Pro-independence parties claim victory in Catalan election

Pro-independence parties claim victory in Catalan election
Copyright REUTERS/Albert Gea
Copyright REUTERS/Albert Gea
By Alice Cuddy
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The separatist movement has achieved a majority in parliament, while the pro-unity Ciudadanos are the largest single party


Pro-independence parties have declared victory in Catalonia's regional elections, while the unionist Ciudadanos has become the largest single party in parliament.

With almost all of the votes counted, the three leading separatist parties celebrated gaining a majority in parliament.

"Article 155 is dead," said deposed Catalan leader Carles Puigdemont's Junts per Catalunya party.

Speaking from Brussels, Puidgemont - who referred to himself as the president of Catalonia - declared that the Catalan Republic has "beaten the monarchy."

He also warned that Europe should "take note" of the result, and that "any solution not taking the people into account won't work."

Elecciones en Cataluña

The separatist politician, who is living in self-imposed exile in Belgium, said he will hold a press conference on Friday (December 22) about the results.

Marta Rovira of Esquerra Republicana de Catalunya (the Republican Left of Catalonia), said the "citizens have voted so the government in exile is able to come back."

But the pro-independence parties weren't the only ones celebrating.

Unionist Ciudadanos celebrated its victory as the largest single party in the parliament.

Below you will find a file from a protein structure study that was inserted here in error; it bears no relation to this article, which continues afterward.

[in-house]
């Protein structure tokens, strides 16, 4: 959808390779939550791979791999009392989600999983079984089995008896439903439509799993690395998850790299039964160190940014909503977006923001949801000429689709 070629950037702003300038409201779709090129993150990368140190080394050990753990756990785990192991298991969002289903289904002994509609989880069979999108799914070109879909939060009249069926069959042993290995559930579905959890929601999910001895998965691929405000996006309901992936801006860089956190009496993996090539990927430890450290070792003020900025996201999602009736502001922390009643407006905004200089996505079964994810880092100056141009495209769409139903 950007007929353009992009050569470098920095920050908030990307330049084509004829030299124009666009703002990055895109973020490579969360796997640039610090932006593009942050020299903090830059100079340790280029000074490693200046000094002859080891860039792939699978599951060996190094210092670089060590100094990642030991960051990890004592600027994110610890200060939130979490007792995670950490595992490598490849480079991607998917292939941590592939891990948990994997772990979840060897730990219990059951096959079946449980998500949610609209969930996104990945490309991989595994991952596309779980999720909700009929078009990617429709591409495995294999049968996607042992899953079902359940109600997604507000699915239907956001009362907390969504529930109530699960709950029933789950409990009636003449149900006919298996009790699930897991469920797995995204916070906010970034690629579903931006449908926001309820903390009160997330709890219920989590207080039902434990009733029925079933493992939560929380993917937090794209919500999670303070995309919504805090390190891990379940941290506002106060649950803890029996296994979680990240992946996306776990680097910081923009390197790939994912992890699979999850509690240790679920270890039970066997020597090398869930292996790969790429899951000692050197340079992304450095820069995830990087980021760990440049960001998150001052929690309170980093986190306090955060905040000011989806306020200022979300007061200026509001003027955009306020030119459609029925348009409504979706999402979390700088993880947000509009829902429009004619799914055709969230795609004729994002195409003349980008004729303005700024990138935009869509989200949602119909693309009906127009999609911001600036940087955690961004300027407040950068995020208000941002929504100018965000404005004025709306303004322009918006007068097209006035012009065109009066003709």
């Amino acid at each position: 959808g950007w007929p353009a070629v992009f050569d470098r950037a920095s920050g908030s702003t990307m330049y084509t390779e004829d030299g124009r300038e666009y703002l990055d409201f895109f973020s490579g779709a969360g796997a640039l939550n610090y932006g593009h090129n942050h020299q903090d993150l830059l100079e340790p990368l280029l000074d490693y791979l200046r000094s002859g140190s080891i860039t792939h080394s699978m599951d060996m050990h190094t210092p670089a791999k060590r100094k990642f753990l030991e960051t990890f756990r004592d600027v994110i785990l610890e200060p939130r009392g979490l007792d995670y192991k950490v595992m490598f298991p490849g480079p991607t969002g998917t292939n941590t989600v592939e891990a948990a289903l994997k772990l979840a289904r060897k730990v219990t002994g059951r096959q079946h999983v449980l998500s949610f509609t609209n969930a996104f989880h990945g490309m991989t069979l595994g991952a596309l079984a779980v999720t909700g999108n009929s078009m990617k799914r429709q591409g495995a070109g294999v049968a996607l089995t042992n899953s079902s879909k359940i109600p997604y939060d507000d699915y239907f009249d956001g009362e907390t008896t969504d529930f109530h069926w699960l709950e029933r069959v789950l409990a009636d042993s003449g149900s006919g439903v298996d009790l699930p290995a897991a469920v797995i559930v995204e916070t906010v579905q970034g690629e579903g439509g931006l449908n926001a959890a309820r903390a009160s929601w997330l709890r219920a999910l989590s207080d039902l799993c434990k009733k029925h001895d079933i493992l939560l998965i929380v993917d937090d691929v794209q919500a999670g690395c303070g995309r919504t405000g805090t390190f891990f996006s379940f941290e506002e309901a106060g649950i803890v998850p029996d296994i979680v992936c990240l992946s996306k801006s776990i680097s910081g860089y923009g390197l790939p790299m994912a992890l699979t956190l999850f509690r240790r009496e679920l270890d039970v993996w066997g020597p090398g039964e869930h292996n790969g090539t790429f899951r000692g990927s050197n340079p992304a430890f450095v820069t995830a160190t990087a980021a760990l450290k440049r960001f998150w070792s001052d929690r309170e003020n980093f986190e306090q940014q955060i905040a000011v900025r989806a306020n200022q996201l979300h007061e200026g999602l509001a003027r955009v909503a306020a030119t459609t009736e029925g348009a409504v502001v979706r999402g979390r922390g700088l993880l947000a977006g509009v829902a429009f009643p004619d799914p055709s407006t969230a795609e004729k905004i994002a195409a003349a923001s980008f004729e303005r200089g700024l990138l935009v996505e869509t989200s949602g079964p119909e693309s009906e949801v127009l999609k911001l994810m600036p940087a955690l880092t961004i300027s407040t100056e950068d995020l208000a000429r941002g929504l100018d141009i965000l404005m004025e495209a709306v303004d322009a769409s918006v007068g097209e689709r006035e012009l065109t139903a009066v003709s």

"It is the first time we've ever won - 1.1 million Catalans have voted for us," the party's leader, Ines Arrimadas, told a jubilant crowd.

"The majority of people in Catalonia feel Catalan, Spanish and European," she added.

In less celebratory scenes, Partit Popular leader Xaview Garcia Albiol said Catalonia "is going to lose because of this result."

The results came after a closely-watched regional election that pitted pro-independence parties against those who want Catalonia to remain a semi-autonomous region of Spain.

The vote was called by Spanish Prime Minister Mariano Rajoy in late October, when Spain's central government took control of Catalonia and sacked its government.

The move followed an independence referendum, which was deemed illegal by Madrid, and a subsequent unilateral declaration of independence.

Turnout for the vote reached a record 81 percent, marking a major increase from the 74 percent recorded in the 2015 election.

See how the events unfolded here:

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